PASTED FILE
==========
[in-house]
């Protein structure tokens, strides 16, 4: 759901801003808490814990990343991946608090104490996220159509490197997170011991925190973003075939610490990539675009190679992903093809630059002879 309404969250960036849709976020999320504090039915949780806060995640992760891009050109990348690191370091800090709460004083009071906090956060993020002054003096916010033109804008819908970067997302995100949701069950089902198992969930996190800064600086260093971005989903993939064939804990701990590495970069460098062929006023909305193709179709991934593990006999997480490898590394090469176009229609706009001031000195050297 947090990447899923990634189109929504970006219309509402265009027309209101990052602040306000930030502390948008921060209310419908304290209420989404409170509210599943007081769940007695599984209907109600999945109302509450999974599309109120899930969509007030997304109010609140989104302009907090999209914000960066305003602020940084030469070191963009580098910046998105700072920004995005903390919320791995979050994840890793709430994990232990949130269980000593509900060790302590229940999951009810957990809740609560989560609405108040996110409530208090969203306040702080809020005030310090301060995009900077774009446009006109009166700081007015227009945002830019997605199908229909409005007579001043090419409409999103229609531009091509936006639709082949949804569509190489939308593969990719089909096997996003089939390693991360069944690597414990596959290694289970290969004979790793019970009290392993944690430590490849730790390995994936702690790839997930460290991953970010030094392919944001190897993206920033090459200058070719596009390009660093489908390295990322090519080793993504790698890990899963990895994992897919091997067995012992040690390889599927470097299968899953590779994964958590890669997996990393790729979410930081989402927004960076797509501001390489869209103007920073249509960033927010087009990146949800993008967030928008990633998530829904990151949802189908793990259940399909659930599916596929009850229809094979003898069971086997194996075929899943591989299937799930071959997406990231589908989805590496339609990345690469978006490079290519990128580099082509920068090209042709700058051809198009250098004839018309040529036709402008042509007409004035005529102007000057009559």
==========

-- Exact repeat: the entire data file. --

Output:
[in-house]
């Protein structure tokens, strides 16, 4: 759901801003808490814990990343991946608090104490996220159509490197997170011991925190973003075939610490990539675009190679992903093809630059002879 309404969250960036849709976020999320504090039915949780806060995640992760891009050109990348690191370091800090709460004083009071906090956060993020002054003096916010033109804008819908970067997302995100949701069950089902198992969930996190800064600086260093971005989903993939064939804990701990590495970069460098062929006023909305193709179709991934593990006999997480490898590394090469176009229609706009001031000195050297 947090990447899923990634189109929504970006219309509402265009027309209101990052602040306000930030502390948008921060209310419908304290209420989404409170509210599943007081769940007695599984209907109600999945109302509450999974599309109120899930969509007030997304109010609140989104302009907090999209914000960066305003602020940084030469070191963009580098910046998105700072920004995005903390919320791995979050994840890793709430994990232990949130269980000593509900060790302590229940999951009810957990809740609560989560609405108040996110409530208090969203306040702080809020005030310090301060995009900077774009446009006109009166700081007015227009945002830019997605199908229909409005007579001043090419409409999103229609531009091509936006639709082949949804569509190489939308593969990719089909096997996003089939390693991360069944690597414990596959290694289970290969004979790793019970009290392993944690430590490849730790390995994936702690790839997930460290991953970010030094392919944001190897993206920033090459200058070719596009390009660093489908390295990322090519080793993504790698890990899963990895994992897919091997067995012992040690390889599927470097299968899953590779994964958590890669997996990393790729979410930081989402927004960076797509501001390489869209103007920073249509960033927010087009990146949800993008967030928008990633998530829904990151949802189908793990259940399909659930599916596929009850229809094979003898069971086997194996075929899943591989299937799930071959997406990231589908989805590496339609990345690469978006490079290519990128580099082509920068090209042709700058051809198009250098004839018309040529036709402008042509007409004035005529102007000057009559």